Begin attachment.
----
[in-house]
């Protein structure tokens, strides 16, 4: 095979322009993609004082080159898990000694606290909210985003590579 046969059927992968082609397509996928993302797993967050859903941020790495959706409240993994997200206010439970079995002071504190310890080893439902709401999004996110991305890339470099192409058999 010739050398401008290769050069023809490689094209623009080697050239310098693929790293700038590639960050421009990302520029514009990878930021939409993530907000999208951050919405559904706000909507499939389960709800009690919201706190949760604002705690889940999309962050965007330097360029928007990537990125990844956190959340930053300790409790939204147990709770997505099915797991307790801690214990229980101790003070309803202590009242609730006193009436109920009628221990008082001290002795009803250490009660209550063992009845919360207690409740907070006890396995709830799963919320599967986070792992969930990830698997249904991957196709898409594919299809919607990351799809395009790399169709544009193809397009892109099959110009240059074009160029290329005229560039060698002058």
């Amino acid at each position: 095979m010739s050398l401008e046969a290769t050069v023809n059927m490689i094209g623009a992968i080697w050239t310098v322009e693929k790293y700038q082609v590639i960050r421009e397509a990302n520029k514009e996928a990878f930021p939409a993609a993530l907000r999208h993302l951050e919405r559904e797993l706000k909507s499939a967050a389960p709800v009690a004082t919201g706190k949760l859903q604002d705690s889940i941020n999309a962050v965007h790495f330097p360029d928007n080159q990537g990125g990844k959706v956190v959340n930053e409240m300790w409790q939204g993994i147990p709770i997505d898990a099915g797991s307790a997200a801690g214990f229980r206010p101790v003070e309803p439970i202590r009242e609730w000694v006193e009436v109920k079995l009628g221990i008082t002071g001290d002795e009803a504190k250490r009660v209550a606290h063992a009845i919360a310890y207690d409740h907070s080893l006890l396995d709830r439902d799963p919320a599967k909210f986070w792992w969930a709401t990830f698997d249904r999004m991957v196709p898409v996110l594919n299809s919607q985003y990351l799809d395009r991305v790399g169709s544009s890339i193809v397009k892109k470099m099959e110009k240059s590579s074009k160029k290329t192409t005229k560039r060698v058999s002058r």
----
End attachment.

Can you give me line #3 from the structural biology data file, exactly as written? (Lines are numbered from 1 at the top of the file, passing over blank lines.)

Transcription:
């Amino acid at each position: 095979m010739s050398l401008e046969a290769t050069v023809n059927m490689i094209g623009a992968i080697w050239t310098v322009e693929k790293y700038q082609v590639i960050r421009e397509a990302n520029k514009e996928a990878f930021p939409a993609a993530l907000r999208h993302l951050e919405r559904e797993l706000k909507s499939a967050a389960p709800v009690a004082t919201g706190k949760l859903q604002d705690s889940i941020n999309a962050v965007h790495f330097p360029d928007n080159q990537g990125g990844k959706v956190v959340n930053e409240m300790w409790q939204g993994i147990p709770i997505d898990a099915g797991s307790a997200a801690g214990f229980r206010p101790v003070e309803p439970i202590r009242e609730w000694v006193e009436v109920k079995l009628g221990i008082t002071g001290d002795e009803a504190k250490r009660v209550a606290h063992a009845i919360a310890y207690d409740h907070s080893l006890l396995d709830r439902d799963p919320a599967k909210f986070w792992w969930a709401t990830f698997d249904r999004m991957v196709p898409v996110l594919n299809s919607q985003y990351l799809d395009r991305v790399g169709s544009s890339i193809v397009k892109k470099m099959e110009k240059s590579s074009k160029k290329t192409t005229k560039r060698v058999s002058r």